3.) I started this blog out of boredom, but it’s become surprisingly useful. As I said, last year was not the best time for me. I remember how homesick I was at the prospect of yet another holiday season away from my family. When I came up with the idea to start writing book reviews, I knew I needed to set myself a challenge. I never really expected anyone to actually read the reviews I was writing, but I was desperate for something, anything to occupy my attention. Fast forward a year later, and I am attempting to begin a career based around writing. I’ve applied for jobs for content writers, proofreaders, copy writers, and other related fields. One thing that I noticed was many of these companies ask for writing samples to be included with a resume and cover letter. So this website has had the unexpected benefit of doubling as a portfolio!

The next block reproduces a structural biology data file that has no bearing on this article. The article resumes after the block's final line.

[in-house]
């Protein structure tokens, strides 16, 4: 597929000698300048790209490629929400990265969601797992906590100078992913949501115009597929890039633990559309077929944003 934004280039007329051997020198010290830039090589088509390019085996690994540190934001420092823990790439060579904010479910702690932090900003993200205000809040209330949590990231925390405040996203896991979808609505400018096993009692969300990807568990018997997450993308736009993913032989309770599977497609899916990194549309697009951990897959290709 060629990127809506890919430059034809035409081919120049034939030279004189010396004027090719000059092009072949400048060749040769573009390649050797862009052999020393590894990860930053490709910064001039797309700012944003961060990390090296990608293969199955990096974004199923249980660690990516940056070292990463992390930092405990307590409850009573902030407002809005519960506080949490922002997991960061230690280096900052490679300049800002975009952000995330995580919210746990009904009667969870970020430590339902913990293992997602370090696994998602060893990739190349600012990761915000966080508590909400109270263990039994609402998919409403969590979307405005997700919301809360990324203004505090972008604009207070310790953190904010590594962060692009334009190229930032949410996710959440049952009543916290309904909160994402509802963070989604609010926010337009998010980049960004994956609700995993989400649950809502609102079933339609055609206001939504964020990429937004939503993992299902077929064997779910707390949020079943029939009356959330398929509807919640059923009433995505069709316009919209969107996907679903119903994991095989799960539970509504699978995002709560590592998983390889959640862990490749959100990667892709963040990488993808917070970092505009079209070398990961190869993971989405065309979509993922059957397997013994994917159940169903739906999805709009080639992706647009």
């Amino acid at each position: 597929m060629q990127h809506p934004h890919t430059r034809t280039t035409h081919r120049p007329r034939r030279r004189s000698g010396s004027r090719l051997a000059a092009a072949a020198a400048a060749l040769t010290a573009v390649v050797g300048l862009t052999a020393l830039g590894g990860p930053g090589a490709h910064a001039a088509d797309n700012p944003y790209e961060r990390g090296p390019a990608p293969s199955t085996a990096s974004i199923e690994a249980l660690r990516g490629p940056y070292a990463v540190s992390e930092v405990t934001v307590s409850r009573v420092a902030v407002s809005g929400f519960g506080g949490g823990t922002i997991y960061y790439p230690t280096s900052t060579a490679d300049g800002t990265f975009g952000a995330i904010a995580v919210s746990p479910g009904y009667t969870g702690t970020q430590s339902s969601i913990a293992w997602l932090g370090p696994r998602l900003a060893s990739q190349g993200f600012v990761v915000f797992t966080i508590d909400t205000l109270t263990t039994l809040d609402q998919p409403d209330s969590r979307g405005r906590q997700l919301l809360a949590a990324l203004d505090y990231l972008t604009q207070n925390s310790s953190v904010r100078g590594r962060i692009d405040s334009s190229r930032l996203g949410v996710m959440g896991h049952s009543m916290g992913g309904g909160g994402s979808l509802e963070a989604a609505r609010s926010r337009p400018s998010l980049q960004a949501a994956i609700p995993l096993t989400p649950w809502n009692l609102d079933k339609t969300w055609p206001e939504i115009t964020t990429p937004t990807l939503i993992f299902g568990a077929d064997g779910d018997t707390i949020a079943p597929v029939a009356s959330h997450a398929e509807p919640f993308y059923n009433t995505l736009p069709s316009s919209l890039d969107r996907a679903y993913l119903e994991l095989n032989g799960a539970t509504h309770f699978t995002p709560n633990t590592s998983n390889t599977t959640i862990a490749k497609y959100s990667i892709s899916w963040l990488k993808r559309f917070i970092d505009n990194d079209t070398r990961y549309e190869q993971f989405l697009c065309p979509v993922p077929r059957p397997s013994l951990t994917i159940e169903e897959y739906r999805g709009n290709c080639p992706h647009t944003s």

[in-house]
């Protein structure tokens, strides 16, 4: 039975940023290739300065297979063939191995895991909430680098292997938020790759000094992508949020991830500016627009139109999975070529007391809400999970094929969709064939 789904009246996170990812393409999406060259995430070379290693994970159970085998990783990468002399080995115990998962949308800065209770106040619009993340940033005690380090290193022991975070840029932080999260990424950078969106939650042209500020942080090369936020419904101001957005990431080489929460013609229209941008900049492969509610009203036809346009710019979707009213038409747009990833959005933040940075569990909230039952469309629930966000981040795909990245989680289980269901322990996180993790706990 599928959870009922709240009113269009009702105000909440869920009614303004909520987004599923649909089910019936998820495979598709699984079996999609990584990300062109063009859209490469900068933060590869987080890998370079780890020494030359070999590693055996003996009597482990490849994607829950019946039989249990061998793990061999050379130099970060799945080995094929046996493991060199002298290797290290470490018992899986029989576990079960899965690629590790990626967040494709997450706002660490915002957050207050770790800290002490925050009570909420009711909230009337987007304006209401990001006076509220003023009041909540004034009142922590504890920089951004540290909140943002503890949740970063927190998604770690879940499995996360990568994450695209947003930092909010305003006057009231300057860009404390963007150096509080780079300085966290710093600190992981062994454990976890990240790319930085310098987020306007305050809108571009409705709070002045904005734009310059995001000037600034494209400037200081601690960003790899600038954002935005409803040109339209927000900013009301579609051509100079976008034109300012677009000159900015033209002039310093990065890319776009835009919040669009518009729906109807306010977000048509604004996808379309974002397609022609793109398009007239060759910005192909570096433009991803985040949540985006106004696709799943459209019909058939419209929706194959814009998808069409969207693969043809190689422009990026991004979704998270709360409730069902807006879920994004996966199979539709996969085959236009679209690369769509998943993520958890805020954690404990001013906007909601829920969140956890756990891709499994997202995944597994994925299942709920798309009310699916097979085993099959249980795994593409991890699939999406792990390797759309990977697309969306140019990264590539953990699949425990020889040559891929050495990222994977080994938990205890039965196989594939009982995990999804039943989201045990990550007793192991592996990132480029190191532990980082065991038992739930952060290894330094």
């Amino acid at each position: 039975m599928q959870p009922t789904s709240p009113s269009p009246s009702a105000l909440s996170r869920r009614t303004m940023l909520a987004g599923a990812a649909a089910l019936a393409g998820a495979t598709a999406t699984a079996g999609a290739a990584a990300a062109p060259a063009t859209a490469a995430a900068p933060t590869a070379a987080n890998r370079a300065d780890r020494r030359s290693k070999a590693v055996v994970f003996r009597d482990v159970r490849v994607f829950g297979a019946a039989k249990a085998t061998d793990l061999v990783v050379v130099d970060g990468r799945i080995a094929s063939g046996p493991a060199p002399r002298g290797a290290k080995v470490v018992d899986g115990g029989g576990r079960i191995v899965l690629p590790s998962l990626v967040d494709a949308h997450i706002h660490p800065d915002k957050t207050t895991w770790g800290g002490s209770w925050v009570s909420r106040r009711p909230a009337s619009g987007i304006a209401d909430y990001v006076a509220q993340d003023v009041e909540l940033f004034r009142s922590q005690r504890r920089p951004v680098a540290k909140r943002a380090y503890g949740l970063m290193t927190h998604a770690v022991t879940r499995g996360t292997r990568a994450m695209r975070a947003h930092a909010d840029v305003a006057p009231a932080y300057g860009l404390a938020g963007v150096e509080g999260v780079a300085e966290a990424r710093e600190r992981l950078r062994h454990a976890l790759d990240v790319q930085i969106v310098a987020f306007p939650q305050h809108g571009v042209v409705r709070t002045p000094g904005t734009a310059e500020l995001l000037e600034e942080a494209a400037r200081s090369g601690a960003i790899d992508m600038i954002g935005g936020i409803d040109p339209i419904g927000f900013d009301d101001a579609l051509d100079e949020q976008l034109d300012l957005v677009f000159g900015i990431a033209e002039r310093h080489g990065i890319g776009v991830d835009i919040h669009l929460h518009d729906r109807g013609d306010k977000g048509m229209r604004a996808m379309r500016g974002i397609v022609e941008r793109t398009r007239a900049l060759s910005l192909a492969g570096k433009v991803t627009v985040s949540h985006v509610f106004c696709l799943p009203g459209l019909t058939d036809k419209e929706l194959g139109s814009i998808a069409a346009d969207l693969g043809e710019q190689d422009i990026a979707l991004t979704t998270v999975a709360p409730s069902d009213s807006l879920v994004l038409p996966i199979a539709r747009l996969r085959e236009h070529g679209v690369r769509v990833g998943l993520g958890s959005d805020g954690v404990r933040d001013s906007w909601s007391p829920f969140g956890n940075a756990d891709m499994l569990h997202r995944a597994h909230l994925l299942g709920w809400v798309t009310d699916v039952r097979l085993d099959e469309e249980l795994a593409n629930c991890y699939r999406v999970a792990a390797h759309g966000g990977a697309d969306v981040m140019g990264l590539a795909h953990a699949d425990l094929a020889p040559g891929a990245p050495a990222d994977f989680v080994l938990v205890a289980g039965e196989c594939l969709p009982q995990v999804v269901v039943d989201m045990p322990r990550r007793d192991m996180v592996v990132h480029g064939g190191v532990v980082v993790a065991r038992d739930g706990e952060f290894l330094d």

4.) I fully intend to challenge myself to read another hundred books next year, and I want to expand oneyearonehundredbooks as well. Starting next year, I will be welcoming guest bloggers to post their own reviews on this site. I am hoping to bring more variety and opinions to the table, and I’m always looking for contributors! If you’d like to write a book review or a book vs film comparison, please leave a comment or email me at oneyearonehundredbooks@gmail.com.

Keep an eye out in the next few days; I’ll be publishing lists for the best and worst reads of the year! Until then, check out 2017’s My Ten Favorite Books of 2017 and Ten Most Disappointing Books I Read in 2017